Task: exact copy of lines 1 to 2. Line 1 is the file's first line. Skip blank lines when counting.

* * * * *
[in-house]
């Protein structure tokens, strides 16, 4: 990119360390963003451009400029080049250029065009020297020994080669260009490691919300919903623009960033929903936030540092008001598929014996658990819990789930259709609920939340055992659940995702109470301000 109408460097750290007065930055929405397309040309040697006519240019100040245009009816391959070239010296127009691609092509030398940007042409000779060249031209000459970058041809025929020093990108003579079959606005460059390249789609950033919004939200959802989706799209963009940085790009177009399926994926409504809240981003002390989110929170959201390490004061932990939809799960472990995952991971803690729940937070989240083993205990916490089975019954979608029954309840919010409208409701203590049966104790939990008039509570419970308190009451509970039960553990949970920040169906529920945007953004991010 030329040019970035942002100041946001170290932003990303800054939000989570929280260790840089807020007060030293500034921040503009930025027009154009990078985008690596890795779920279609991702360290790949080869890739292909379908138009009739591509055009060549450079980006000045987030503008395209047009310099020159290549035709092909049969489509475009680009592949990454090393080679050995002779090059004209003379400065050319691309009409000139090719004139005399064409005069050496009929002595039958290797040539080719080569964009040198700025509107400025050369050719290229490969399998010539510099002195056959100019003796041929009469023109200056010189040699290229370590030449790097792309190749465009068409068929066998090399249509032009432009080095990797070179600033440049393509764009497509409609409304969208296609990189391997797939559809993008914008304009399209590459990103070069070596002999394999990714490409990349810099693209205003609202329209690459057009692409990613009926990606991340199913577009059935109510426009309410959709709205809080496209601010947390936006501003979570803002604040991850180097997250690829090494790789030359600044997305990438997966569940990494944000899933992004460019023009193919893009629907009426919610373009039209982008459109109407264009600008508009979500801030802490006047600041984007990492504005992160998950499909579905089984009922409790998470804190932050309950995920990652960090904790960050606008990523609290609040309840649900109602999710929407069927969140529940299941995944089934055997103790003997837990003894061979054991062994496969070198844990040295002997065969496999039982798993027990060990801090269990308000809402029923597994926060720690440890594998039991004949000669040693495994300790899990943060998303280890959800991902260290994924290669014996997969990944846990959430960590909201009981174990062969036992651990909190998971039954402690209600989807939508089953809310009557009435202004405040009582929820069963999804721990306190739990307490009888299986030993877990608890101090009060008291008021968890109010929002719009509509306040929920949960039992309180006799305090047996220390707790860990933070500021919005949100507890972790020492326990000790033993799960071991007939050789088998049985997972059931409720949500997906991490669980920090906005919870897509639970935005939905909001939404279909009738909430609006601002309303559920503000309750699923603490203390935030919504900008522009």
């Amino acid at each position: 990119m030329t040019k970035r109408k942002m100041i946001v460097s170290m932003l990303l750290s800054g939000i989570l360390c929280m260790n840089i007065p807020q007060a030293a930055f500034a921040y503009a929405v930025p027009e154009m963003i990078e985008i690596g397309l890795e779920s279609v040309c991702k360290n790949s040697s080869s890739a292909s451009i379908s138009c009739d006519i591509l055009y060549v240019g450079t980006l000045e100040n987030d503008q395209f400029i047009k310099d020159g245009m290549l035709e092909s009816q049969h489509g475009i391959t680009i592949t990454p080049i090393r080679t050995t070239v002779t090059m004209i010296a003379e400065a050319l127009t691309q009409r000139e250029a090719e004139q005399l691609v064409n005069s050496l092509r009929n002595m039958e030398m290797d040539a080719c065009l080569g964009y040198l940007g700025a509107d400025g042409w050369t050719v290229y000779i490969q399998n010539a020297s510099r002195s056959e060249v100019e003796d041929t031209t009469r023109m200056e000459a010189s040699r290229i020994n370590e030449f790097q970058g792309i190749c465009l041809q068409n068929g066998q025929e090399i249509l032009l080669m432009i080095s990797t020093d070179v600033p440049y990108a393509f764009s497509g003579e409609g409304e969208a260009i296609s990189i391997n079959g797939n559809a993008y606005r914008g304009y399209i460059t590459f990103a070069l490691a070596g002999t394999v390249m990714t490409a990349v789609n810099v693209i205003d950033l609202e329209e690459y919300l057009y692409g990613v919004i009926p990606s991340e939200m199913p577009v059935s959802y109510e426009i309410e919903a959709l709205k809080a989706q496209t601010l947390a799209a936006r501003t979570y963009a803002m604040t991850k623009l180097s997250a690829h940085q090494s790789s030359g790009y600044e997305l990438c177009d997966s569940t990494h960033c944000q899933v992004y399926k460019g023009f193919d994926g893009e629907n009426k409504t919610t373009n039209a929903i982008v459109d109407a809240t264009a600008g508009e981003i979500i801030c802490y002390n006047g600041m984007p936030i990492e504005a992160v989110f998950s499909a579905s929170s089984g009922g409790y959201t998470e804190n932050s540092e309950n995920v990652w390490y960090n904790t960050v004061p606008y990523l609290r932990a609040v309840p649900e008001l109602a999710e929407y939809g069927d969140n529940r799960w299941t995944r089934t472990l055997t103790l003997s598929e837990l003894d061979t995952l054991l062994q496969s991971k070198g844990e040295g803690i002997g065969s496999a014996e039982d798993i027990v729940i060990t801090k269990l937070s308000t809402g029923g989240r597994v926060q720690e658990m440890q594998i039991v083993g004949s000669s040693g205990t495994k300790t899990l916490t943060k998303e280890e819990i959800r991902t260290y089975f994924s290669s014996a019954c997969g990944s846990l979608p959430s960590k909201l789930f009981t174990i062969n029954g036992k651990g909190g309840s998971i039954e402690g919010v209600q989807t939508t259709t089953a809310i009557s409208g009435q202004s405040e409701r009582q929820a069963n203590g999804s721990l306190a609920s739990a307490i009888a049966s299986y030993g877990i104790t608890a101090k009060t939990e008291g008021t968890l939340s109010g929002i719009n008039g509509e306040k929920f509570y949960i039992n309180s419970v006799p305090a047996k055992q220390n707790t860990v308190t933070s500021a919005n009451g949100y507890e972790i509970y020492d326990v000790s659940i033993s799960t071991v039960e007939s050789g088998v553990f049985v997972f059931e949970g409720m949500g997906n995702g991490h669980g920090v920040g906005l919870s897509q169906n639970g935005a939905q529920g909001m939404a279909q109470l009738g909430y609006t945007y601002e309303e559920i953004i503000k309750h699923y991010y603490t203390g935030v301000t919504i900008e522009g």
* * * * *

[in-house]
């Protein structure tokens, strides 16, 4: 990119360390963003451009400029080049250029065009020297020994080669260009490691919300919903623009960033929903936030540092008001598929014996658990819990789930259709609920939340055992659940995702109470301000 109408460097750290007065930055929405397309040309040697006519240019100040245009009816391959070239010296127009691609092509030398940007042409000779060249031209000459970058041809025929020093990108003579079959606005460059390249789609950033919004939200959802989706799209963009940085790009177009399926994926409504809240981003002390989110929170959201390490004061932990939809799960472990995952991971803690729940937070989240083993205990916490089975019954979608029954309840919010409208409701203590049966104790939990008039509570419970308190009451509970039960553990949970920040169906529920945007953004991010 030329040019970035942002100041946001170290932003990303800054939000989570929280260790840089807020007060030293500034921040503009930025027009154009990078985008690596890795779920279609991702360290790949080869890739292909379908138009009739591509055009060549450079980006000045987030503008395209047009310099020159290549035709092909049969489509475009680009592949990454090393080679050995002779090059004209003379400065050319691309009409000139090719004139005399064409005069050496009929002595039958290797040539080719080569964009040198700025509107400025050369050719290229490969399998010539510099002195056959100019003796041929009469023109200056010189040699290229370590030449790097792309190749465009068409068929066998090399249509032009432009080095990797070179600033440049393509764009497509409609409304969208296609990189391997797939559809993008914008304009399209590459990103070069070596002999394999990714490409990349810099693209205003609202329209690459057009692409990613009926990606991340199913577009059935109510426009309410959709709205809080496209601010947390936006501003979570803002604040991850180097997250690829090494790789030359600044997305990438997966569940990494944000899933992004460019023009193919893009629907009426919610373009039209982008459109109407264009600008508009979500801030802490006047600041984007990492504005992160998950499909579905089984009922409790998470804190932050309950995920990652960090904790960050606008990523609290609040309840649900109602999710929407069927969140529940299941995944089934055997103790003997837990003894061979054991062994496969070198844990040295002997065969496999039982798993027990060990801090269990308000809402029923597994926060720690440890594998039991004949000669040693495994300790899990943060998303280890959800991902260290994924290669014996997969990944846990959430960590909201009981174990062969036992651990909190998971039954402690209600989807939508089953809310009557009435202004405040009582929820069963999804721990306190739990307490009888299986030993877990608890101090009060008291008021968890109010929002719009509509306040929920949960039992309180006799305090047996220390707790860990933070500021919005949100507890972790020492326990000790033993799960071991007939050789088998049985997972059931409720949500997906991490669980920090906005919870897509639970935005939905909001939404279909009738909430609006601002309303559920503000309750699923603490203390935030919504900008522009």